Quitting is NOT acceptable

Making a career in any part of the music business is challenging and difficult.  The rewards come later. I learned the lessons from this meme when I was 12 and 13 years old in the Boy Scouts. I nearly drowned while developing my skills for the swimming and lifesaving merit badges. The requirements for each merit badge were almost a deal breaker; the two hurdles I dreaded most because of a fear of deep water. I nearly chopped my left thumb into two parts (blade to the bone) while learning how to handle a hatchet; my poor vision. I wanted to return to the comfort of air conditioning while hiking (in boots with full pack and equipment) 10 miles one afternoon. I really missed my mom’s and my late grandmother’s cooking while learning how to survive on only two matches, an uncooked egg, a strip of raw bacon, no cooking equipment of any kind, and wilderness training during a rain-soaked weekend. I nearly sliced my left index finger off learning how to develop woodcarving skills. I jabbed my left palm a number of times with an awl making a pair of moccasins and with the needle while applying the beadwork. I nearly burned down our lean-to for four people on my first weekend camping trip during a cold and windy February in the middle of the night. I quickly learned how to fight fires in windy conditions. I challenged myself to overcome my fear of the dark by walking the trails on the scout reservation during the darkest nights by myself with the flashlight turned off. It is amazing how heightened your senses become in woods that are very secluded. The scout reservation bordered the back of Ft. Rucker Army Base and we could see the flares and hear the firing runs of the Huey helicopters on their night maneuvers.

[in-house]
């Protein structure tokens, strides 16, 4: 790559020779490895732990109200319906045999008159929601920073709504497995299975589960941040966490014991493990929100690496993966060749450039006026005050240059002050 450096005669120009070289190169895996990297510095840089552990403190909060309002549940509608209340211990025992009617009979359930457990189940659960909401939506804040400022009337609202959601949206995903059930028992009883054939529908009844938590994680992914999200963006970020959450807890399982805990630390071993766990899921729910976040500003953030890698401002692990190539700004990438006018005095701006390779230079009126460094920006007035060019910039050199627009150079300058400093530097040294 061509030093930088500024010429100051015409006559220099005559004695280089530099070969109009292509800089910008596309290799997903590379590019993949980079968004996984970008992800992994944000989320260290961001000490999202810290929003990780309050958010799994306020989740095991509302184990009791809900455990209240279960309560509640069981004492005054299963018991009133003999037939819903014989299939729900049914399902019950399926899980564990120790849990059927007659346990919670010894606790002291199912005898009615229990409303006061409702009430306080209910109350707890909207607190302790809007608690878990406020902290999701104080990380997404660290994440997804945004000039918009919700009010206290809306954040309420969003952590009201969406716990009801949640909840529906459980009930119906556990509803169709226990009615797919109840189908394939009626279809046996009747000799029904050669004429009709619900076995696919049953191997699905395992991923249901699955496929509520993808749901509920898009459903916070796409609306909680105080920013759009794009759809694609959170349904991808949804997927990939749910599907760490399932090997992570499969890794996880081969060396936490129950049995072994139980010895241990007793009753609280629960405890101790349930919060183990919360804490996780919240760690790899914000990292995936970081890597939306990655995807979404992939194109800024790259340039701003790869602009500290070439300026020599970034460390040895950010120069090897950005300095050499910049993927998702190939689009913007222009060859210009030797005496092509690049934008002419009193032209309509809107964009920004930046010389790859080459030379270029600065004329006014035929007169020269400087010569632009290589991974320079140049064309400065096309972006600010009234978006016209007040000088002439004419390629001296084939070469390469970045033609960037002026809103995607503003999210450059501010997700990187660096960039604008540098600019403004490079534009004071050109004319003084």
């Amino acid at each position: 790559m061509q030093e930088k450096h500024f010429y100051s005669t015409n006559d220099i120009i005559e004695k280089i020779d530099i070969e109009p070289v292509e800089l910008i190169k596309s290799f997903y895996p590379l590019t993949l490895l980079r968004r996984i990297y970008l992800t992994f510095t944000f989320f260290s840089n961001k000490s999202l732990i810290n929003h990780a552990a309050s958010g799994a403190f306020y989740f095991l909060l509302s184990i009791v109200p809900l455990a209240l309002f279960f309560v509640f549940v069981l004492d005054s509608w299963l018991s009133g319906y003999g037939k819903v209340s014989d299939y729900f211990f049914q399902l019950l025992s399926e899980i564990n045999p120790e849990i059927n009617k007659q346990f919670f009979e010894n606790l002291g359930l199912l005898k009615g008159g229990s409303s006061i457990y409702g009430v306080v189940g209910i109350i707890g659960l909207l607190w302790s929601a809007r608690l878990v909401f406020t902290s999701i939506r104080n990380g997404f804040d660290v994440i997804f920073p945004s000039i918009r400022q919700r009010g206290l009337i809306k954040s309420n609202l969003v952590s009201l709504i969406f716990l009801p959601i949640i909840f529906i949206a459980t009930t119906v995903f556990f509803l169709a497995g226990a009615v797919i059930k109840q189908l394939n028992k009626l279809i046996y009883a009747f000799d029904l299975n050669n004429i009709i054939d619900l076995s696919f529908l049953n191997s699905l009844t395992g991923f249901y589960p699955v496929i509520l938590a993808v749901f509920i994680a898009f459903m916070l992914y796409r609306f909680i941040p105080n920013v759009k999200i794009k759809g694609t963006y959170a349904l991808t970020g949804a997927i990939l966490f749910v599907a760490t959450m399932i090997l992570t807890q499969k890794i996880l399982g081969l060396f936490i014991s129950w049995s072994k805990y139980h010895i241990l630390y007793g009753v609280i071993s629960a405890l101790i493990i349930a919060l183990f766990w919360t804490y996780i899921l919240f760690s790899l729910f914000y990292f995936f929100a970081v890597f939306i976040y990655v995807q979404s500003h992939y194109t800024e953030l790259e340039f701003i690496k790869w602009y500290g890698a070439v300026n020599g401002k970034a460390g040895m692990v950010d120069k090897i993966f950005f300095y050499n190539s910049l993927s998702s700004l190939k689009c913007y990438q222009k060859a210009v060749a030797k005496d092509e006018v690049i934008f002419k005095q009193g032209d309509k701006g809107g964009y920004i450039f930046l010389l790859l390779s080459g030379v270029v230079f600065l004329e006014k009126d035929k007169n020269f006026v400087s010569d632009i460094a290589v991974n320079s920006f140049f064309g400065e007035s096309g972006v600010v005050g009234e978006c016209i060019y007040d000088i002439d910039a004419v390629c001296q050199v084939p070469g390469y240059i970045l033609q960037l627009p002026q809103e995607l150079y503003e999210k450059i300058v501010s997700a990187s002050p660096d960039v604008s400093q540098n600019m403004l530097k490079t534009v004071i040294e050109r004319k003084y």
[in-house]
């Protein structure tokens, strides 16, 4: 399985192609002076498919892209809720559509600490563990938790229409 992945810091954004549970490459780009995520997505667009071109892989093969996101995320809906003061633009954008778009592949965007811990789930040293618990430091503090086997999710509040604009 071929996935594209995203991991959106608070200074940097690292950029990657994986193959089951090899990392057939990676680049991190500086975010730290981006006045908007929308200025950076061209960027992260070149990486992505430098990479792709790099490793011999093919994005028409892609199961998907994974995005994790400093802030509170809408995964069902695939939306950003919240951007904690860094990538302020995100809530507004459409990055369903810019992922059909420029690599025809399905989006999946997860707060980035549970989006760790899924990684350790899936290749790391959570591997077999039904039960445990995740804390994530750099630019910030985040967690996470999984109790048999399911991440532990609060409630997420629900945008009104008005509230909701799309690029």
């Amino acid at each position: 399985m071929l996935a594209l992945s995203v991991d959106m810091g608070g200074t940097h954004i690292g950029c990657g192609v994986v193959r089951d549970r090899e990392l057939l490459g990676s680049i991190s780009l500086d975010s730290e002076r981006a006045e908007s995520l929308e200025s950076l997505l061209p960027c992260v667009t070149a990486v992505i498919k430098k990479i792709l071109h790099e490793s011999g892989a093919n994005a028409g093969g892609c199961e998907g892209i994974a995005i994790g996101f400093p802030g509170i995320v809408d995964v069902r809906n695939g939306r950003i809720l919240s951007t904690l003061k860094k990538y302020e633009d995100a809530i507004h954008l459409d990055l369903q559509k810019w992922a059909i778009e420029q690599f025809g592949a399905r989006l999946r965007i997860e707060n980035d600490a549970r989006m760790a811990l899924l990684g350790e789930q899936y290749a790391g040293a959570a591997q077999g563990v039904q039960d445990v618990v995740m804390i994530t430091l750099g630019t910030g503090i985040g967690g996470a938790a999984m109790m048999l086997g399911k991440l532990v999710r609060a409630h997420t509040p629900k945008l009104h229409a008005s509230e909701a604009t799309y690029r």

There were other fast learning-curve moments when I really considered saying, “Enough!”, but I made a promise to my dad, who told me when I wanted to start the Boy Scouts, “If I invest in all this scouting equipment, uniforms, travel, etc., you need to stick with it.” I had quit the Cub Scouts when I was 10 years old. Of course, my response to him was, “I won’t quit.” I never knew or learned until that time how hard it is to live up to your commitment; especially to your dad. I began realizing how much I had taken my comfy life for granted. My parents would give advice when I asked, but the work was entirely my own.

Shortly after my 14th birthday (5 weeks as matter of fact in August of 1967), I received my Eagle Scout Award at the Eagle Ceremony for the council. I still hear my dad’s words of wisdom from time to time and I miss him often. “Never give up” is more than a phrase; easy to say – difficult to do. After earning my Eagle Award, 30 merit badges, earning my Vigil membership in the Order of the Arrow, being selected Senior Patrol Leader of our council’s delegation to the National Jamboree, serving on the Summer Camp Staff for 6 weeks each summer for 4 or 5 summers, and several other local and regional opportunities, the skills I learned have helped me through difficult situations throughout my life. I still had to work on some of the concepts for a few more years, but I’m really glad my father set the bar high. “Once an Eagle, always an Eagle.” The lessons regarding perseverance also carried in to my music studies, practice, growth and experiences, and continue to do so to this day.

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